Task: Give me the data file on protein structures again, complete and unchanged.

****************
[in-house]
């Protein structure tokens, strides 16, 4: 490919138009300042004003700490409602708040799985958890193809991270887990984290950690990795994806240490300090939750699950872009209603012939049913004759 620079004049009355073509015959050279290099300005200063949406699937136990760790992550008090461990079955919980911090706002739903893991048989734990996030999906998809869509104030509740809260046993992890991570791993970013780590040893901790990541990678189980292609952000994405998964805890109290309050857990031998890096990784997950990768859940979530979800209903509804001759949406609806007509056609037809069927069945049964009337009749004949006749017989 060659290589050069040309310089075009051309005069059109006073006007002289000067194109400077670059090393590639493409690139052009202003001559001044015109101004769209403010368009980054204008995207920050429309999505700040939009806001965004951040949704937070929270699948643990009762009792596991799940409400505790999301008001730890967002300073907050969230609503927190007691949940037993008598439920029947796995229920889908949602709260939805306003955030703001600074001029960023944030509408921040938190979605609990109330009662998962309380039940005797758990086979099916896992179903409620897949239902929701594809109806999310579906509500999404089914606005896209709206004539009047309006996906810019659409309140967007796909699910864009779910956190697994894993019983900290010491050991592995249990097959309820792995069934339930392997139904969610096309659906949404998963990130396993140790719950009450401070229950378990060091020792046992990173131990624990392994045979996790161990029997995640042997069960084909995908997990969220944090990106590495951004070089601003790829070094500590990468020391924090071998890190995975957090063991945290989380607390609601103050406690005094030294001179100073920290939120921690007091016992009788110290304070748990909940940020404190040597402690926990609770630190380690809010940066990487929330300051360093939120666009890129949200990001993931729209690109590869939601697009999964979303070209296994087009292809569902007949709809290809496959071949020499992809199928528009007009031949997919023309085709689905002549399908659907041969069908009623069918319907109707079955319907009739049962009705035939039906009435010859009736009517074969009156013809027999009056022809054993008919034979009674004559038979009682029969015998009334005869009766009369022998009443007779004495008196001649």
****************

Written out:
[in-house]
């Protein structure tokens, strides 16, 4: 490919138009300042004003700490409602708040799985958890193809991270887990984290950690990795994806240490300090939750699950872009209603012939049913004759 620079004049009355073509015959050279290099300005200063949406699937136990760790992550008090461990079955919980911090706002739903893991048989734990996030999906998809869509104030509740809260046993992890991570791993970013780590040893901790990541990678189980292609952000994405998964805890109290309050857990031998890096990784997950990768859940979530979800209903509804001759949406609806007509056609037809069927069945049964009337009749004949006749017989 060659290589050069040309310089075009051309005069059109006073006007002289000067194109400077670059090393590639493409690139052009202003001559001044015109101004769209403010368009980054204008995207920050429309999505700040939009806001965004951040949704937070929270699948643990009762009792596991799940409400505790999301008001730890967002300073907050969230609503927190007691949940037993008598439920029947796995229920889908949602709260939805306003955030703001600074001029960023944030509408921040938190979605609990109330009662998962309380039940005797758990086979099916896992179903409620897949239902929701594809109806999310579906509500999404089914606005896209709206004539009047309006996906810019659409309140967007796909699910864009779910956190697994894993019983900290010491050991592995249990097959309820792995069934339930392997139904969610096309659906949404998963990130396993140790719950009450401070229950378990060091020792046992990173131990624990392994045979996790161990029997995640042997069960084909995908997990969220944090990106590495951004070089601003790829070094500590990468020391924090071998890190995975957090063991945290989380607390609601103050406690005094030294001179100073920290939120921690007091016992009788110290304070748990909940940020404190040597402690926990609770630190380690809010940066990487929330300051360093939120666009890129949200990001993931729209690109590869939601697009999964979303070209296994087009292809569902007949709809290809496959071949020499992809199928528009007009031949997919023309085709689905002549399908659907041969069908009623069918319907109707079955319907009739049962009705035939039906009435010859009736009517074969009156013809027999009056022809054993008919034979009674004559038979009682029969015998009334005869009766009369022998009443007779004495008196001649």